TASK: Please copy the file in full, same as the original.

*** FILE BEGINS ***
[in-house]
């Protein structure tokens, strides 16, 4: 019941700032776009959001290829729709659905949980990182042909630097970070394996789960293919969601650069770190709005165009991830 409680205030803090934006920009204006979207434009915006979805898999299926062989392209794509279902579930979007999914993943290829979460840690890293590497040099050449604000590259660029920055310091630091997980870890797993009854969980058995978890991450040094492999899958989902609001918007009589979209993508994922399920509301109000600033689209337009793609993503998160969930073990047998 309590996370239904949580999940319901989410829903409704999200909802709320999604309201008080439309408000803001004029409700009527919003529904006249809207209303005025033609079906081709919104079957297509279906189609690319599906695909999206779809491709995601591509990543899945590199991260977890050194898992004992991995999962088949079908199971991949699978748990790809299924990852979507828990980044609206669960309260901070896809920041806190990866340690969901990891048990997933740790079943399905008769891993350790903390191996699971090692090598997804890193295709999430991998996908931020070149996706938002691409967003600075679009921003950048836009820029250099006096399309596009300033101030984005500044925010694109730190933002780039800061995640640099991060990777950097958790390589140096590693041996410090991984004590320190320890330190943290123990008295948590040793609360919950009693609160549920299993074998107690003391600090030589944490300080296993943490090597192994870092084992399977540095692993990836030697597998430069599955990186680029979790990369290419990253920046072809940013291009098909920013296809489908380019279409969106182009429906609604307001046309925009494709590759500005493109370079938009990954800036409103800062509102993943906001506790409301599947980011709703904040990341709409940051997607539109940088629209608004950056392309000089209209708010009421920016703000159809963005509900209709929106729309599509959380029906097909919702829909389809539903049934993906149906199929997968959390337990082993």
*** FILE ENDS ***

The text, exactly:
[in-house]
């Protein structure tokens, strides 16, 4: 019941700032776009959001290829729709659905949980990182042909630097970070394996789960293919969601650069770190709005165009991830 409680205030803090934006920009204006979207434009915006979805898999299926062989392209794509279902579930979007999914993943290829979460840690890293590497040099050449604000590259660029920055310091630091997980870890797993009854969980058995978890991450040094492999899958989902609001918007009589979209993508994922399920509301109000600033689209337009793609993503998160969930073990047998 309590996370239904949580999940319901989410829903409704999200909802709320999604309201008080439309408000803001004029409700009527919003529904006249809207209303005025033609079906081709919104079957297509279906189609690319599906695909999206779809491709995601591509990543899945590199991260977890050194898992004992991995999962088949079908199971991949699978748990790809299924990852979507828990980044609206669960309260901070896809920041806190990866340690969901990891048990997933740790079943399905008769891993350790903390191996699971090692090598997804890193295709999430991998996908931020070149996706938002691409967003600075679009921003950048836009820029250099006096399309596009300033101030984005500044925010694109730190933002780039800061995640640099991060990777950097958790390589140096590693041996410090991984004590320190320890330190943290123990008295948590040793609360919950009693609160549920299993074998107690003391600090030589944490300080296993943490090597192994870092084992399977540095692993990836030697597998430069599955990186680029979790990369290419990253920046072809940013291009098909920013296809489908380019279409969106182009429906609604307001046309925009494709590759500005493109370079938009990954800036409103800062509102993943906001506790409301599947980011709703904040990341709409940051997607539109940088629209608004950056392309000089209209708010009421920016703000159809963005509900209709929106729309599509959380029906097909919702829909389809539903049934993906149906199929997968959390337990082993």